Spacetime, Phil.spacetime

General Principle of Relativity

General Principle of Relativity

The beginning part of Einstein's 1916 paper "Die Grundlage der allgemeinen Relativitaetstheorie" (Ann. der Phys.) is a "must" for any students of spacetime philosophy. It is already quoted many times (e.g. M. Friedman 1983, 205-207), and a Japanese translation is also available (『アインシュタイン選集2』、59-114). Section 2 of this paper begins as follows (quotations from Friedman 1983, and the whole English translation is in Perrett & Jeffrey 1923; a new translation is in The Collected Papers of Albert Einstein, Princeton Univ. Press):

In classical mechanics, and no less in the special theory of relativity, there is an inherent epistemological defect which was, perhaps for the first time, clearly pointed out by Ernst Mach. We will elucidate it by the following example:

This example may be reproduced by the following figure.

Now suppose one is a sphere and the other is an ellipsoid of revolution.

Thereupon we put the question---What is the reason for this difference in the two bodies? No answer can be admitted as epistemologically satisfactory, unless the reason given is an observable fact of experience. The law of causality has not the significance of a statement as to the world of experience, except when observable facts ultimately appear as causes and effects.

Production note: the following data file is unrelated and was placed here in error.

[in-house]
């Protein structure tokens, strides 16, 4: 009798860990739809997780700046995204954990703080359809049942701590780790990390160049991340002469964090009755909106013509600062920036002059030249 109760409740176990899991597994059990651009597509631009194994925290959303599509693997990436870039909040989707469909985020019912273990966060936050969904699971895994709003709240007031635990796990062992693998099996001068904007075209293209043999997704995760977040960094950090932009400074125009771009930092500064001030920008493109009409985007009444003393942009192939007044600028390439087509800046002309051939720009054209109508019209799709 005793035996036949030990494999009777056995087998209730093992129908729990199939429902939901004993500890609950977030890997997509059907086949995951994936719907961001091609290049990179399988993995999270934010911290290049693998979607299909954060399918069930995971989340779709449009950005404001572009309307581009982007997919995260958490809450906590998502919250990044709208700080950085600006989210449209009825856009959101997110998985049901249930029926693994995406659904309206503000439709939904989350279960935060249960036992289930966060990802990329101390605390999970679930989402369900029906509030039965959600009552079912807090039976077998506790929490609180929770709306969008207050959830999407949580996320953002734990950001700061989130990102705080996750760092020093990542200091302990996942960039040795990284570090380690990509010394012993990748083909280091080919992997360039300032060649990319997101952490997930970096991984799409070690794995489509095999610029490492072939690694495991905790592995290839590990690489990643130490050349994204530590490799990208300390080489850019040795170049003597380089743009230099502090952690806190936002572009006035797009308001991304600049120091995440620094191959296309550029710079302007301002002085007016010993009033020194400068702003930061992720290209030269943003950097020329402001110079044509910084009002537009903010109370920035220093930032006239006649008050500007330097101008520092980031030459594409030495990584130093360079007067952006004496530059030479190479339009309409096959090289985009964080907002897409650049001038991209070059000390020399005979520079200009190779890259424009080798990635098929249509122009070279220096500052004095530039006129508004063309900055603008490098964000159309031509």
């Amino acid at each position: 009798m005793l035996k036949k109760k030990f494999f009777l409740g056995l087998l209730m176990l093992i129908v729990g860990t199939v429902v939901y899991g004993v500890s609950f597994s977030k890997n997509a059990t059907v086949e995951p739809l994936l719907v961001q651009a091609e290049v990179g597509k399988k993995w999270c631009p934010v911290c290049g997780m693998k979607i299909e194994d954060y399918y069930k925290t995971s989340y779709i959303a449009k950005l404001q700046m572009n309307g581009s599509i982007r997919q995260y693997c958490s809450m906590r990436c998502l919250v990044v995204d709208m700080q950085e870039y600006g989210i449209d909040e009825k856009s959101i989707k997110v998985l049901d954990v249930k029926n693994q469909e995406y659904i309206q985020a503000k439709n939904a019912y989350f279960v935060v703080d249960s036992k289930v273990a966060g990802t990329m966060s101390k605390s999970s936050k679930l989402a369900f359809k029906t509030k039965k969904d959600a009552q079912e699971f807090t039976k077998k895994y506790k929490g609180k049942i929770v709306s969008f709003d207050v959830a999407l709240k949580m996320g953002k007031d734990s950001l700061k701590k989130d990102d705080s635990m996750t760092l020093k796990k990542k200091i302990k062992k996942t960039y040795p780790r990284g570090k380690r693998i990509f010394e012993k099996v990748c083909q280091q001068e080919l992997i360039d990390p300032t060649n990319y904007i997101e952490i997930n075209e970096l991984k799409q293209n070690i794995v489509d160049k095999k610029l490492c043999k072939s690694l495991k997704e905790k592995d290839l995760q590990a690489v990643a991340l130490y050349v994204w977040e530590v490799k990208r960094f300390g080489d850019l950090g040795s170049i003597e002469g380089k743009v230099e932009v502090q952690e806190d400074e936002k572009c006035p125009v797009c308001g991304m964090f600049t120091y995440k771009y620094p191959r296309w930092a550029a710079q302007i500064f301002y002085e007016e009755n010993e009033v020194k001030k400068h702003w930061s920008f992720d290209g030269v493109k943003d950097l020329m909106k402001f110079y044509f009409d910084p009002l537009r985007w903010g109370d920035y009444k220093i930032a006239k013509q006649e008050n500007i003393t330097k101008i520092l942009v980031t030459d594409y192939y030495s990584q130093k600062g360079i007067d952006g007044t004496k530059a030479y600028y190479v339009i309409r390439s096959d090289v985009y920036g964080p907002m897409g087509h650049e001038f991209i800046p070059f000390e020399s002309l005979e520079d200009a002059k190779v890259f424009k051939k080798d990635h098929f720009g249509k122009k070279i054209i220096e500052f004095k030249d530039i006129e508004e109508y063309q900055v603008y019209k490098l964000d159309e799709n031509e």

With this "verificationist" principle in hand, Einstein argues as follows:

Newtonian mechanics does not give a satisfactory answer to this question. It pronounces as follows: The laws of mechanics apply to the space R1, in respect to which the body S1 is at rest, but not to the space R2, in respect to which the body S2 is at rest. But the privileged space R1 of Galileo thus introduced, is merely factitious cause, and not a thing that can be observed. It is therefore clear that Newton's mechanics does not really satisfy the requirement of causality in the case under consideration, but only apparently does so, since it makes the factitious cause R1 responsible for the observable difference in the bodies S1 and S2.